Device configurations are modified frequently to accomodate a businesses' growing network infrastructural needs. These changes are performed manually, which makes them prone to errors that often lead to network issues. Network issues can then cause disasters ranging anywhere from performance degradation to full-blown network outage.
To prevent network disasters, network admins need an easy way to compare configuration files and spot changes made to configurations. However, looking into individual configuration strings and troubleshooting them can be a time-consuming activity. Diff View simplifies this process, which allows you to compare config files with side-by-side comparison of code, allowing admins quickly spot changes.
Network Configuration Manager versions and stores configurations after each manual, scheduled, and automated backup. These versioned backup files come together to form a configuration history. Network admins can choose and compare configuration, that is, a current configuration version with a previous version to spot configuration changes.
What's more, Diff View isn't limited to comparing configurations for devices of the same model or vendor. Diff View can be used in a multi-vendor environment to compare configurations of devices from two different vendors. For example, an admin can compare any version of the running configuration of a Cisco router with any version of the startup configuration of a Juniper router.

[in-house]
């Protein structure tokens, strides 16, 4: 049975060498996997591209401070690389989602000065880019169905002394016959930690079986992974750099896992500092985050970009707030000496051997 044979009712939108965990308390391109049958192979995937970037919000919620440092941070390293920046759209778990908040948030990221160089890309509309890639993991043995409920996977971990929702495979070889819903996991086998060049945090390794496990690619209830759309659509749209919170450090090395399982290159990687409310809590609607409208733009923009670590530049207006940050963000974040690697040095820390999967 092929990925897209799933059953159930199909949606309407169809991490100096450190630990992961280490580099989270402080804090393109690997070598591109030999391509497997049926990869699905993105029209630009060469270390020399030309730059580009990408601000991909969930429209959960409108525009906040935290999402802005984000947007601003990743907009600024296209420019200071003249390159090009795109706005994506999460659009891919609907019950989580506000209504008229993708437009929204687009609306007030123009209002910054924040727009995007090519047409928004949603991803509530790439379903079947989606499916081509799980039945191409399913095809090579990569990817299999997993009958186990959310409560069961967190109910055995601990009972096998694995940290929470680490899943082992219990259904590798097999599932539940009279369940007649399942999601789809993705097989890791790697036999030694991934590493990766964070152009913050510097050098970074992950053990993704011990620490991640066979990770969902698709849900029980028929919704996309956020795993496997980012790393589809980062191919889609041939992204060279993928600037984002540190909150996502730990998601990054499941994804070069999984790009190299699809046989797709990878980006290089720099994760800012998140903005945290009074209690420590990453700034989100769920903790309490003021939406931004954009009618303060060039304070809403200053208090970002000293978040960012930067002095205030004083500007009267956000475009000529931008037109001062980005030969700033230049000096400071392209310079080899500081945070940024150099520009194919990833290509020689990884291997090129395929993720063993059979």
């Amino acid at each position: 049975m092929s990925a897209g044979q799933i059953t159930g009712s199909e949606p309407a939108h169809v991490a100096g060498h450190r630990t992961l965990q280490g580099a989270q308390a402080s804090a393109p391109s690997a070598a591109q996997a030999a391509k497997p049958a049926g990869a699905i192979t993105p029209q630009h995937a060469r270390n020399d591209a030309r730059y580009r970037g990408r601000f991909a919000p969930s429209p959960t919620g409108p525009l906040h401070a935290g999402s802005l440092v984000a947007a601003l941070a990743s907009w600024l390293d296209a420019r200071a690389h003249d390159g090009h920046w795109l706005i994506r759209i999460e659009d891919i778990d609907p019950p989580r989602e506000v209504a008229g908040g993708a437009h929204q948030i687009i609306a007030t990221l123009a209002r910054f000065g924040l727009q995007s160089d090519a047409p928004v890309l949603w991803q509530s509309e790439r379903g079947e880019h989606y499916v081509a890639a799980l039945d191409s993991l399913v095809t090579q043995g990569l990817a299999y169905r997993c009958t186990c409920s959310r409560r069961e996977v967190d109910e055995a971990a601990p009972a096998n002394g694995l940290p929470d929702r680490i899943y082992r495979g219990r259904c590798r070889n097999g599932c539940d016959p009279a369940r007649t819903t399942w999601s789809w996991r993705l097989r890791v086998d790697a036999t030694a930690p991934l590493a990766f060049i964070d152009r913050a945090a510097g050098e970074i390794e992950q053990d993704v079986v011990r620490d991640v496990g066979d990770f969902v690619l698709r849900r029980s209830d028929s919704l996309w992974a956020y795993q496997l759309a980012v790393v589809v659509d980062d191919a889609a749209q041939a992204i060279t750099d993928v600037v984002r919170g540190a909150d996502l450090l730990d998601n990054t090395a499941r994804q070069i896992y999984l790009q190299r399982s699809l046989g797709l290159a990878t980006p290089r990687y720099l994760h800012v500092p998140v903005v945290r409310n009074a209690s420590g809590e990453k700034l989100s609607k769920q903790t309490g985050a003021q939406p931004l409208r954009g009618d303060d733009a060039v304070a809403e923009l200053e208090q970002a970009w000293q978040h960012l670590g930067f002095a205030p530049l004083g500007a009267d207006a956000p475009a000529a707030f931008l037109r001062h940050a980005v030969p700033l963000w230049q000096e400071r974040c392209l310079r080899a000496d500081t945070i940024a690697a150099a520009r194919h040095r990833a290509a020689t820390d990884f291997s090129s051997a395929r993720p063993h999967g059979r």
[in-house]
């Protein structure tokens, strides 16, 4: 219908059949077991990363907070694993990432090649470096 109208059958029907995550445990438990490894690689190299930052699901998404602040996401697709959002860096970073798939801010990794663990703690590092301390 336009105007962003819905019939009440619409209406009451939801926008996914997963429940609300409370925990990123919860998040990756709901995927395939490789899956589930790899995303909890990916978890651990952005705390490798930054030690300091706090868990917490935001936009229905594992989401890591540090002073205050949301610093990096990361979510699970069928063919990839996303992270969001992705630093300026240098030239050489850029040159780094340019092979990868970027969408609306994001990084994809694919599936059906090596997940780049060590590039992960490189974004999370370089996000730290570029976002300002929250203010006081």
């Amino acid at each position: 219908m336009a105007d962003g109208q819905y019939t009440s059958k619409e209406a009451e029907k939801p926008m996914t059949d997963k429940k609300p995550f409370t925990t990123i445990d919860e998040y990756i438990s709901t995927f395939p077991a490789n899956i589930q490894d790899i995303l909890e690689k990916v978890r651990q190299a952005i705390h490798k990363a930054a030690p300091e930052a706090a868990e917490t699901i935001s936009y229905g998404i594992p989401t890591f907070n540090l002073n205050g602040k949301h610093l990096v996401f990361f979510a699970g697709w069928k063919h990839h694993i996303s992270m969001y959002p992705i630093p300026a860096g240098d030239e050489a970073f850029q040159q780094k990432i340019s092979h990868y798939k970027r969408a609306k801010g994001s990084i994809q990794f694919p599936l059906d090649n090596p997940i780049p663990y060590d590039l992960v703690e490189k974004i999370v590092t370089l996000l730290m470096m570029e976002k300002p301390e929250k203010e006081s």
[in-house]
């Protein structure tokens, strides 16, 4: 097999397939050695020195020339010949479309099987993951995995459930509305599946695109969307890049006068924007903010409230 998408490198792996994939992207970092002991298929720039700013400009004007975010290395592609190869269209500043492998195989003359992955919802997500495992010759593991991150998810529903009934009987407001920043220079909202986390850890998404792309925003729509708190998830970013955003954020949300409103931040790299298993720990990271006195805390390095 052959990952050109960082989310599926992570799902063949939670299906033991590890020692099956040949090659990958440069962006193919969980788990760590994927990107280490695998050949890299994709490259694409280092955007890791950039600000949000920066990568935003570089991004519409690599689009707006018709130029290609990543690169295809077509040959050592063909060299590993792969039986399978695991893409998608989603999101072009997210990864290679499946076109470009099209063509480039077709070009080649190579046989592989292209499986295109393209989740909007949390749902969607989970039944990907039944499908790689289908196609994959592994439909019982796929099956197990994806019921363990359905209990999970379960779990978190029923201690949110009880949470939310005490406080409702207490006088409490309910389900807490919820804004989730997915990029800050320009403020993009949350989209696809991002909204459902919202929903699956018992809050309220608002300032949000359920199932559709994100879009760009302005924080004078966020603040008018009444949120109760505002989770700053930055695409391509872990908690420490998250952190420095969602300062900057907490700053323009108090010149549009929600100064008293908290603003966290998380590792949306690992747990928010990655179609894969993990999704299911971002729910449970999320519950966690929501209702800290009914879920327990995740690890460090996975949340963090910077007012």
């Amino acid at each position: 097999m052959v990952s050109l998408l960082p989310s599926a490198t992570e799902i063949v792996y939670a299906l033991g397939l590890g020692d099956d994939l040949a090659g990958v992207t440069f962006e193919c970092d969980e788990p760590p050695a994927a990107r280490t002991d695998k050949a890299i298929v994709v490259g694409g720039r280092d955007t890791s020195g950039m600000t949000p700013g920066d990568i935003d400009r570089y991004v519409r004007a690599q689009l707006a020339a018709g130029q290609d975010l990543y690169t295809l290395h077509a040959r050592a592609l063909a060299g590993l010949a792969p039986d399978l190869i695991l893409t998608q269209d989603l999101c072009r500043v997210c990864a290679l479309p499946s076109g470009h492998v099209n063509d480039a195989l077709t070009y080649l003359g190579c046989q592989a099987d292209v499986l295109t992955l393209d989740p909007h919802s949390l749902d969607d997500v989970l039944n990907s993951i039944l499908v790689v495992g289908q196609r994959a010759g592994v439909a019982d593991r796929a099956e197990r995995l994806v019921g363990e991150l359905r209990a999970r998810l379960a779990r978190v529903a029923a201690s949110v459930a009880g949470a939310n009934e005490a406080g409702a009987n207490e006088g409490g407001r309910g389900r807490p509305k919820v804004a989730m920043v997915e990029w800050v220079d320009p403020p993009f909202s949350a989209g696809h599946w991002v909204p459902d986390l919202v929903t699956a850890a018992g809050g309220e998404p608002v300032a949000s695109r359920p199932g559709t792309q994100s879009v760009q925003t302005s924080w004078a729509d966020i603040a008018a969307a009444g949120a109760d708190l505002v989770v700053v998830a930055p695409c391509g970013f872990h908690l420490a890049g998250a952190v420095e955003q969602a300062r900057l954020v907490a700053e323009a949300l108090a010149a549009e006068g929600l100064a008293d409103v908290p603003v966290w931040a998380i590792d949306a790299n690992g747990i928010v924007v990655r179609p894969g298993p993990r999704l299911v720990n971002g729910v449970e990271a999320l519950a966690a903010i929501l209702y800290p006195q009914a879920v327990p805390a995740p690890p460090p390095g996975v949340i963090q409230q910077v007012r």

Admins can choose configurations from a list of all the devices on the network that have been discovered by Network Configuration Manager. Once a device is chosen, the network admin can choose to compare the startup or running configurations of the device. When the configuration type is selected, Network Configuration Manager will display all of the available configuration versions from that device's configuration history.
The View Annotation option provides information about the chosen configuration version. This option shows whether the selected version was stored as a result of a manual backup, an automated backup, or a scheduled backup.
Diff View's comparison table displays color-coded changes for easier identification of each change and its respective type. Lines that have been added are shown in green, deleted lines are in red, and modified lines are blue. A network admin can choose to view all lines of the configuration with the changes color coded or just the differences between the configurations. Shown below is an example comparison between the startup and running configurations of a device.
Network infrastructures, in general, have several devices that are the same model or from the same vendor. While these devices are expected to operate with the same efficiency, differences in their configurations can cause variations. Such differences can cause network issues that will often lead to a performance degradation. To avoid performance degradation, network admins have to first identify which strings in a configuration file are causing a discrepancy. Spotting the responsible lines of code can be done by comparing the configuration of a faulty device with that of a working counterpart. Once the configuration strings causing the issue are identified, the admin can take appropriate remedial measures to fix this issue. You can also compare a faulty configuration version with a baseline configuration to quickly spot the errors.
Interested in learning more about configuration change management? Check out what Network Configuration Manager has in store for you.